D.C. Circuit Finds District Court Lacks Jurisdiction in Case Alleging Violations of D.C. Consumer Protection Laws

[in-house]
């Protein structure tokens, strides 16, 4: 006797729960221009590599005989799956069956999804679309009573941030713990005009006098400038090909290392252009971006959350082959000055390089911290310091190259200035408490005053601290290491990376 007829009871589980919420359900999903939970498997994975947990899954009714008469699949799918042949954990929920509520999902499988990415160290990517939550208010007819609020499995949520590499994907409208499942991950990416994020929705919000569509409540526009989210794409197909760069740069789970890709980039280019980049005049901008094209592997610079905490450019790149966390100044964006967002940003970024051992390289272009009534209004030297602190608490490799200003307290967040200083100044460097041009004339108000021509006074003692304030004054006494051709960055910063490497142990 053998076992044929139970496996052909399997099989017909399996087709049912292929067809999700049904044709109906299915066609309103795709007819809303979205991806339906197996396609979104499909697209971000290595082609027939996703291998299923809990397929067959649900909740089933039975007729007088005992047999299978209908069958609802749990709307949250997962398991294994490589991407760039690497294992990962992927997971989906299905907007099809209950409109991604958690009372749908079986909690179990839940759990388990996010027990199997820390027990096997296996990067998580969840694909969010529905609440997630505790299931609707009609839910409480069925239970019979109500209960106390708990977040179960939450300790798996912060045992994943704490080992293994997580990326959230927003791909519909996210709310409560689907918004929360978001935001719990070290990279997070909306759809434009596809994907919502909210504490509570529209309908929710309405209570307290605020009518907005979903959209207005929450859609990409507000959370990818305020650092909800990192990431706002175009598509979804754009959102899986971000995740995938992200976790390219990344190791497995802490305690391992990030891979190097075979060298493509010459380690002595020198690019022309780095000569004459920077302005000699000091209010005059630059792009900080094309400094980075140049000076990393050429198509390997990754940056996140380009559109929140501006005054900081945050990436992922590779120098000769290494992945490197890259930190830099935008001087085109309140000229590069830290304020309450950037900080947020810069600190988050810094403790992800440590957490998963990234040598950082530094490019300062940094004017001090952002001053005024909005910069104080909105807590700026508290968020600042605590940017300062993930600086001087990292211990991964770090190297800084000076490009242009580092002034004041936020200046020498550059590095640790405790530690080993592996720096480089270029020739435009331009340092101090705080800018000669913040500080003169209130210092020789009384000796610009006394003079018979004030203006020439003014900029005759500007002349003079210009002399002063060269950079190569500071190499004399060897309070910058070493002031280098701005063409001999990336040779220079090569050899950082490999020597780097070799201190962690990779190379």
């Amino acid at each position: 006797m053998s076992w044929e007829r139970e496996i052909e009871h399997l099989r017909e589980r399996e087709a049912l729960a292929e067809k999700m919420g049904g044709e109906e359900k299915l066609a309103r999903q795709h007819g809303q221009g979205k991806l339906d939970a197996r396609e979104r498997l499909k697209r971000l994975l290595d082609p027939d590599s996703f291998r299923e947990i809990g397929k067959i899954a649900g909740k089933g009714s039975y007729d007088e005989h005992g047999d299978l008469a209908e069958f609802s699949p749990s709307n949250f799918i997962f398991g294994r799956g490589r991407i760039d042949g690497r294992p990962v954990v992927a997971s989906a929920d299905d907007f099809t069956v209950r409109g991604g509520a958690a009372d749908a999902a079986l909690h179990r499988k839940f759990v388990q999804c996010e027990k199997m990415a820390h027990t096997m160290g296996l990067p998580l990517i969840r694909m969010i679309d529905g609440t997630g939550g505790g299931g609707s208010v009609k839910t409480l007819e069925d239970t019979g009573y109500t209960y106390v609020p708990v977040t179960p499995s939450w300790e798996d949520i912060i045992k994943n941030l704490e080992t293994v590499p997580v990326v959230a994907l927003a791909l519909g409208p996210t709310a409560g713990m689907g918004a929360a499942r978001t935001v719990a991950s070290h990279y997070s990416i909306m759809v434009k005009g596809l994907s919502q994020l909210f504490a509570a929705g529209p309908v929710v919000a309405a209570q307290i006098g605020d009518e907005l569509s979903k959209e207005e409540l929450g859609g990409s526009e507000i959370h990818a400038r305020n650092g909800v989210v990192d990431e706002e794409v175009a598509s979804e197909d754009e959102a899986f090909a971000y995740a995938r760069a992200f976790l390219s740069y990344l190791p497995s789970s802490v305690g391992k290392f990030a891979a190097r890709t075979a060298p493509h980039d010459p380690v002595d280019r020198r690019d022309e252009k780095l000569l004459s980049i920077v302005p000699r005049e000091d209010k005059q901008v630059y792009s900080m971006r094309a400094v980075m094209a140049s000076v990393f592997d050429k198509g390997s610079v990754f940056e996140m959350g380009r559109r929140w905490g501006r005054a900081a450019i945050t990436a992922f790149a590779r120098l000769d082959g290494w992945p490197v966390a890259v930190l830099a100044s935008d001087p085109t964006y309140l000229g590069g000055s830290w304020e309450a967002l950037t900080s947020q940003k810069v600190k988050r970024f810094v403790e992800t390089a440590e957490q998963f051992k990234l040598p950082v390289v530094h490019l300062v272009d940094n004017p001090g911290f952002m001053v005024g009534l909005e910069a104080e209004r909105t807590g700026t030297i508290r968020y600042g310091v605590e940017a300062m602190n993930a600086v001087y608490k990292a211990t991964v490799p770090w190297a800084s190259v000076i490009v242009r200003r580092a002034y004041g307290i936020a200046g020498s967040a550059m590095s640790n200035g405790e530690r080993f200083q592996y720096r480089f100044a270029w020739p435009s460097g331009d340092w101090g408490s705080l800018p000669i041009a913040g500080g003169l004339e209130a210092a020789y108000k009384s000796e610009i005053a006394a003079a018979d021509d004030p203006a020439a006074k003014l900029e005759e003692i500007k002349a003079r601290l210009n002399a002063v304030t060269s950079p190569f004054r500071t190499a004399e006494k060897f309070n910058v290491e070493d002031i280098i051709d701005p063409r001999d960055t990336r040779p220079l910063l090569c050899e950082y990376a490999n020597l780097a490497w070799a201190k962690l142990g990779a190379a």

On July 26, the U.S. Court of Appeals for the D.C. Circuit vacated the district court’s ruling, opining that the plaintiffs in a putative class action failed to establish Article III standing to file suit in federal court. Hancock v. Urban Outfitters, Inc., No. 14-7047, WL 3996710 (D.C. Cir. July 26, 2016). In 2013, the consumer plaintiffs filed a complaint alleging that two D.C. retail stores violated the Identification Information Act, D.C. Code § 47-3151 et seq., and D.C. Consumer Protection Procedure Act, D.C. Code § 28-3901 et seq., by requesting the plaintiffs’ zip codes at the time of purchase. The district court dismissed the complaint, concluding that the plaintiffs had failed to state a claim. As such, the district court ruled that it was unnecessary to address the stores’ jurisdictional argument that the plaintiffs failed to plead an injury sufficient for Article III standing. Citing the recent Spokeo v. Robins Supreme Court ruling, the U.S. Court of Appeals for the D.C. Circuit disagreed: “The Supreme Court’s decision in Spokeo thus closes the door on [the plaintiffs’] claim that the Stores’ mere request for a zip code, standing alone, amounted to an Article III injury.” “Because the plaintiffs have not alleged any concrete injury in fact stemming from alleged violations of D.C. law,” the D.C. Circuit held that “the district court lacked jurisdiction to decide the merits of the case.” The D.C. Circuit vacated the district court’s judgment on the merits and remanded with instructions to dismiss the complaint.